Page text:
Essays in Economic Theory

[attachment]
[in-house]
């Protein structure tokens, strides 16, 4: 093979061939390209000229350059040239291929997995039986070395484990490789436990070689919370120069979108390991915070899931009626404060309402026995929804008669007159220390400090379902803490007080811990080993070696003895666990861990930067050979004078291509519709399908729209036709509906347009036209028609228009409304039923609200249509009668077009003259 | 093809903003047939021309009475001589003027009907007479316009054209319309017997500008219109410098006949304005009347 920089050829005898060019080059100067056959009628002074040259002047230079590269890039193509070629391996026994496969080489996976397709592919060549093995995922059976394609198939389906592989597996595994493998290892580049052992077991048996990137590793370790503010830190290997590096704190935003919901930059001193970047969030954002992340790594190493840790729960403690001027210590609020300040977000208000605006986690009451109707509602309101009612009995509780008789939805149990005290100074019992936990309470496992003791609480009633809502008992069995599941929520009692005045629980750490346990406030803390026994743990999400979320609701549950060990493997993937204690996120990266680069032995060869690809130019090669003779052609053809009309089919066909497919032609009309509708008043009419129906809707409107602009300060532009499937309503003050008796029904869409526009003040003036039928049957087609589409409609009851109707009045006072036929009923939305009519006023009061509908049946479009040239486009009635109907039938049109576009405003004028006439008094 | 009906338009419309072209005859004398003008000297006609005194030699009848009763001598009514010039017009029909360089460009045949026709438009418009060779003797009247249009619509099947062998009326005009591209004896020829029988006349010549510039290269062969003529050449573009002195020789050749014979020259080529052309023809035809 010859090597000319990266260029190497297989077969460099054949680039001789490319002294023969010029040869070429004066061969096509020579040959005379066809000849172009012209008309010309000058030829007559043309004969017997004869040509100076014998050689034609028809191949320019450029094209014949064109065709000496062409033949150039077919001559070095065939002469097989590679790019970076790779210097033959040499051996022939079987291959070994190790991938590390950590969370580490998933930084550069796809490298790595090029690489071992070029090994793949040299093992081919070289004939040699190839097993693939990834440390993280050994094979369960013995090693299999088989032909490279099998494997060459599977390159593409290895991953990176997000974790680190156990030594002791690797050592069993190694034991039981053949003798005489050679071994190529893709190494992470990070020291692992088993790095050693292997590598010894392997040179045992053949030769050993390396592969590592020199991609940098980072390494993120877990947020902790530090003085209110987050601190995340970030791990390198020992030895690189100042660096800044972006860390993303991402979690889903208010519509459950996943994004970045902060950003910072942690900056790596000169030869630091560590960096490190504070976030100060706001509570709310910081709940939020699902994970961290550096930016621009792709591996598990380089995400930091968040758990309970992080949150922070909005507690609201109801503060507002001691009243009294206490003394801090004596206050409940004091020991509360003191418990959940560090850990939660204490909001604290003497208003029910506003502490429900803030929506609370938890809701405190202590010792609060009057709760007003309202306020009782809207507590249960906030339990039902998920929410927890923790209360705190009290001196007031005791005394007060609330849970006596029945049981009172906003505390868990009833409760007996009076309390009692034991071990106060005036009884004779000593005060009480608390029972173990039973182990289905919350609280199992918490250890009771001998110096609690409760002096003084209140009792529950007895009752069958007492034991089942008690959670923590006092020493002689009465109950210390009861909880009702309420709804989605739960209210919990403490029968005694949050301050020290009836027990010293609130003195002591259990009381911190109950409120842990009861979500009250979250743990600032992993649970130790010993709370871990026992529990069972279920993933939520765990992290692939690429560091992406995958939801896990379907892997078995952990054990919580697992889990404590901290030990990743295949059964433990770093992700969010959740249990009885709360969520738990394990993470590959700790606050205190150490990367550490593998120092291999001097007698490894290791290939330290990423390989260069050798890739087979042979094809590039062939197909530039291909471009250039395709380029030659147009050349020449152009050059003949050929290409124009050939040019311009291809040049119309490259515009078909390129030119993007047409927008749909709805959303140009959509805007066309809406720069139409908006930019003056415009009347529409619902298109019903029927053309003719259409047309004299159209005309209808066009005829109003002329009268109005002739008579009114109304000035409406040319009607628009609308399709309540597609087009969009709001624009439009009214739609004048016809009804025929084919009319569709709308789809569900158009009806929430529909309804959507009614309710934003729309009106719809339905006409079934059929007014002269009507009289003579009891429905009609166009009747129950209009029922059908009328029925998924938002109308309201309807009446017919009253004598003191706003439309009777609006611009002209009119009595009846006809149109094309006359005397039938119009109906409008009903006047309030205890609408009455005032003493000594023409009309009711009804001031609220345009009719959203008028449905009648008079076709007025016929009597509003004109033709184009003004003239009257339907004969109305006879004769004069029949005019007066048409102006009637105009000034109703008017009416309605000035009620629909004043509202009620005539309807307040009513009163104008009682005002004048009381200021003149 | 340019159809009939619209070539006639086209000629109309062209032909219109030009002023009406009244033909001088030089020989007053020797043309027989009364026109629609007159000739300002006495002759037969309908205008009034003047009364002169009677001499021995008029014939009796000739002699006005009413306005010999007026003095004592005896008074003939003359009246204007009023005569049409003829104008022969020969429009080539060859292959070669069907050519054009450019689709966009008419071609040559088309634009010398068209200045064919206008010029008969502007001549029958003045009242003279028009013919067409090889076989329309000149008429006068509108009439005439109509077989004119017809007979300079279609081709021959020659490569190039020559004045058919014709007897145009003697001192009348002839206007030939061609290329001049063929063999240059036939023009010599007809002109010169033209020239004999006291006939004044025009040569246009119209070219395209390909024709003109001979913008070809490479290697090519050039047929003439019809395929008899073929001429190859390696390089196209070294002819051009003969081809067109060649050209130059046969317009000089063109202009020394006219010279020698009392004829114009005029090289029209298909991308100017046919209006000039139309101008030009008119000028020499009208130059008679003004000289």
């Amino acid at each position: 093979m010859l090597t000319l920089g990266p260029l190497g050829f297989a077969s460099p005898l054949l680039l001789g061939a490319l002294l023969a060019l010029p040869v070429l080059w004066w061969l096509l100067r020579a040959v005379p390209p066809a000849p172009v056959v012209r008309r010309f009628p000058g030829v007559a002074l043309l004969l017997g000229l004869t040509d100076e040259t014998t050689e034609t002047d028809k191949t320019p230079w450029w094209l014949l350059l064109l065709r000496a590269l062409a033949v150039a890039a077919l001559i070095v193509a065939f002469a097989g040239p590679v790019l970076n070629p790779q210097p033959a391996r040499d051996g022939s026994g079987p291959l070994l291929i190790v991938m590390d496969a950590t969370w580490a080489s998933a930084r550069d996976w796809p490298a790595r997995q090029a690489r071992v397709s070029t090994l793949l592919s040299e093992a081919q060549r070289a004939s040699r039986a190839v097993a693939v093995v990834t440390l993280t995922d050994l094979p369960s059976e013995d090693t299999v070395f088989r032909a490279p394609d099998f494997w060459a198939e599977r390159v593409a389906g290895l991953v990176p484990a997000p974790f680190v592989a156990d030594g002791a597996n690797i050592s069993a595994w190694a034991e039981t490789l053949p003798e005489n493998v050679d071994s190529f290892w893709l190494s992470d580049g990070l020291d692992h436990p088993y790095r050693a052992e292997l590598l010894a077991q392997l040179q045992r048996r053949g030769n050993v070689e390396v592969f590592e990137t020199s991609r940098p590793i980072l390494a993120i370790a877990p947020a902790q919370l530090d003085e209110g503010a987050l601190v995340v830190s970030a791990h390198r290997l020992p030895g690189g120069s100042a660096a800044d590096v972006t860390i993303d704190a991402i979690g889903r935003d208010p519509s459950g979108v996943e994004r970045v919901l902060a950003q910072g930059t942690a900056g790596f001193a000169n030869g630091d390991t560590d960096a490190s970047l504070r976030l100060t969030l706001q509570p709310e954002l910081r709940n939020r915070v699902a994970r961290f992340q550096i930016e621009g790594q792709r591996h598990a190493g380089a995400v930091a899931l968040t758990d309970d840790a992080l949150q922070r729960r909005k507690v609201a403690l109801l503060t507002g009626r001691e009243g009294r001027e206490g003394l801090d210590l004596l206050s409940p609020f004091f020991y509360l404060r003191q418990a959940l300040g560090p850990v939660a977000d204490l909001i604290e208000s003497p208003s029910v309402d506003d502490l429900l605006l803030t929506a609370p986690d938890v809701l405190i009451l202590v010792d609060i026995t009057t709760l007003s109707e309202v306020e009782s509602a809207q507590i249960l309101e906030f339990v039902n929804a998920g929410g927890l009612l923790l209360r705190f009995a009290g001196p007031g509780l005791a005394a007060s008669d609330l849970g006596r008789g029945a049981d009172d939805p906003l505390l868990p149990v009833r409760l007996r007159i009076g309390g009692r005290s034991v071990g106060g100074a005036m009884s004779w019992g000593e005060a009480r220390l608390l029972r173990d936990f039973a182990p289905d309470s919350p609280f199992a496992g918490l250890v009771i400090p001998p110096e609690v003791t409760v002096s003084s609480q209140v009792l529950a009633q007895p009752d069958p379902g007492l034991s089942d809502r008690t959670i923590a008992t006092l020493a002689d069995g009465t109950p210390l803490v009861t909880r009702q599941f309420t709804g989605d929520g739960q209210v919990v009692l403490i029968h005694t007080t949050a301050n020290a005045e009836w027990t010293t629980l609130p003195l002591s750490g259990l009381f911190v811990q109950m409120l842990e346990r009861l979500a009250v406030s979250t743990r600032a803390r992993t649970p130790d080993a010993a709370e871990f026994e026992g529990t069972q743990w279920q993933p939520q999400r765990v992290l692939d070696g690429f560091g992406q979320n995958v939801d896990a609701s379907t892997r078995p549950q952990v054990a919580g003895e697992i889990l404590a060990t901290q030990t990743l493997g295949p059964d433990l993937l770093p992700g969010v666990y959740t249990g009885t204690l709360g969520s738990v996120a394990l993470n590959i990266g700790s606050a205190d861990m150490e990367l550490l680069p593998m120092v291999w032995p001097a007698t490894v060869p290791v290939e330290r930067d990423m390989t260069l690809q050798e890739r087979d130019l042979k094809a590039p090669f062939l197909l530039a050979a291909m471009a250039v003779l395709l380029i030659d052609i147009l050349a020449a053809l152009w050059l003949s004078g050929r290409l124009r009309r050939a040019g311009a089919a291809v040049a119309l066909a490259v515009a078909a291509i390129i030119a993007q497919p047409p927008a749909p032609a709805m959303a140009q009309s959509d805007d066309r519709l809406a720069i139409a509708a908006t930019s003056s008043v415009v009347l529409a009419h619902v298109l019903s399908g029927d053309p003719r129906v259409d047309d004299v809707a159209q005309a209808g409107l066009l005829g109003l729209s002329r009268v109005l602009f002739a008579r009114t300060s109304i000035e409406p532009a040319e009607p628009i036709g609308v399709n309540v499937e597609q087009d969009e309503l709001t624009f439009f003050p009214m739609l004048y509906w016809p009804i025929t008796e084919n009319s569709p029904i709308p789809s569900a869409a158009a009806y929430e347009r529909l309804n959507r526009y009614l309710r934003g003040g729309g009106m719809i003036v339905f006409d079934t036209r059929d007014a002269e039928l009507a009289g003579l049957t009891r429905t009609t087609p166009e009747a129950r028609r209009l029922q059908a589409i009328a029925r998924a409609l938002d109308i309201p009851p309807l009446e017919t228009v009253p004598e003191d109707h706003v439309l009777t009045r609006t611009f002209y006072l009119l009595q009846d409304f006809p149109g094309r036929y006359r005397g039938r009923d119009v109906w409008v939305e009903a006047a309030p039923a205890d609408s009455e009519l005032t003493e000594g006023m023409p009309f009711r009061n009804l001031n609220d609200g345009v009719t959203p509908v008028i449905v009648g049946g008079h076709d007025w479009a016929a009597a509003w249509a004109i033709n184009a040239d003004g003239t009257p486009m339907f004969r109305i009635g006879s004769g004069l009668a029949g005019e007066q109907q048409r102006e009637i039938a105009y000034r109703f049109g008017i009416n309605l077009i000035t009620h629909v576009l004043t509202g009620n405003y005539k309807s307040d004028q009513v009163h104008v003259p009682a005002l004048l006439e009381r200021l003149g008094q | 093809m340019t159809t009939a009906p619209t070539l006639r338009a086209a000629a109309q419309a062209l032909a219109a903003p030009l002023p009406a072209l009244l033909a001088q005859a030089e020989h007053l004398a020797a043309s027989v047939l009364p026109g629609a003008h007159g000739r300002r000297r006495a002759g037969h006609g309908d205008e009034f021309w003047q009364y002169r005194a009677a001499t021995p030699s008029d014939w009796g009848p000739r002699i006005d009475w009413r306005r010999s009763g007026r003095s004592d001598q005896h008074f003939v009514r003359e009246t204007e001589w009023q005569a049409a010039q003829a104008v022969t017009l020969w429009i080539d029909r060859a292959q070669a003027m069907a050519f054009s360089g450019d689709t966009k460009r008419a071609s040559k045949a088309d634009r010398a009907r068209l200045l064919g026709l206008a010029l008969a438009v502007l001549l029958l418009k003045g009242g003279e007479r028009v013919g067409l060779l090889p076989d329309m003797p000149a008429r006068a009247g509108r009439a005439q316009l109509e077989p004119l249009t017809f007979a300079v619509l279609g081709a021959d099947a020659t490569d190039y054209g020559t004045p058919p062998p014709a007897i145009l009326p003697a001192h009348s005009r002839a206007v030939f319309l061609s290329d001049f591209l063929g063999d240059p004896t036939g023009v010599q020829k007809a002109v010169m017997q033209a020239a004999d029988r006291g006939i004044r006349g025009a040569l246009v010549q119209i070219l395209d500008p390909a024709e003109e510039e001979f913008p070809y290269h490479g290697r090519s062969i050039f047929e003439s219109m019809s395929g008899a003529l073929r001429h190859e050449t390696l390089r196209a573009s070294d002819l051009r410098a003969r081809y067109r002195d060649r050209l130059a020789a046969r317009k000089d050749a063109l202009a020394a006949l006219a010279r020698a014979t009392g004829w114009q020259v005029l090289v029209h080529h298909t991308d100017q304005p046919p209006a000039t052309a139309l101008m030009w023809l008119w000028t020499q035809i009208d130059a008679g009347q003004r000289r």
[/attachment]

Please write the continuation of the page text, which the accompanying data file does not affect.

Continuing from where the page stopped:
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The main theme of this dissertation are departures from standard assumptions in economic theory, specifically, departures from the model of subjective expected utility in decision theory. Part 1 axiomatizes the robust control criterion of multiplier preferences introduced by Hansen and Sargent (2001). The axiomatization shows that the class of multiplier preferences is precisely the intersection of the class of variational preferences, of Maccheroni, Marinacci and Rustichini (2006), and the class of second order expected utility preferences, of Ergin and Gul (2004) and Neilson (1993). The main contributions of Part 2 are an axiomatization of dynamic multiplier preferences and a characterization of preference for earlier resolution of uncertainty in the class of variational preferences. The latter result says that in the class of variational preferences the only preferences that satisfy indifference to timing are maxmin expected utility preferences of Gilboa and Schmeilder (1989). These questions are studied in a recursive setting, where time is infinite. Part 3 studies the same questions in a different setting--that of Maccheroni, Marinacci, and Rustichini (2006b) and Epstein and Schneider (2003b). In this setting time is finite, but there is more flexibility to model the state space, which does not have to be an infinite product of identical sets, as is the case in the setting of Part 2. The main result of Part 4 shows that probabilistic sophistication implies expected utility under an assumption that there exists a nontrivial unambiguous event. This means that although variational preferences are an excellent tool for studying behavior exemplified by the Ellsberg paradox, their ability to account for the Allais paradox is limited. Part 5 studies a definition of subjective beliefs for general ambiguity averse preferences. This definition leads to a characterization of the efficiency of ex ante trade: when aggregate uncertainty is absent, full insurance is efficient if and only if agents share some common subjective beliefs. This part of my dissertation was written jointly with Luca Rigotti and Chris Shannon and is forthcoming in Econometrica.

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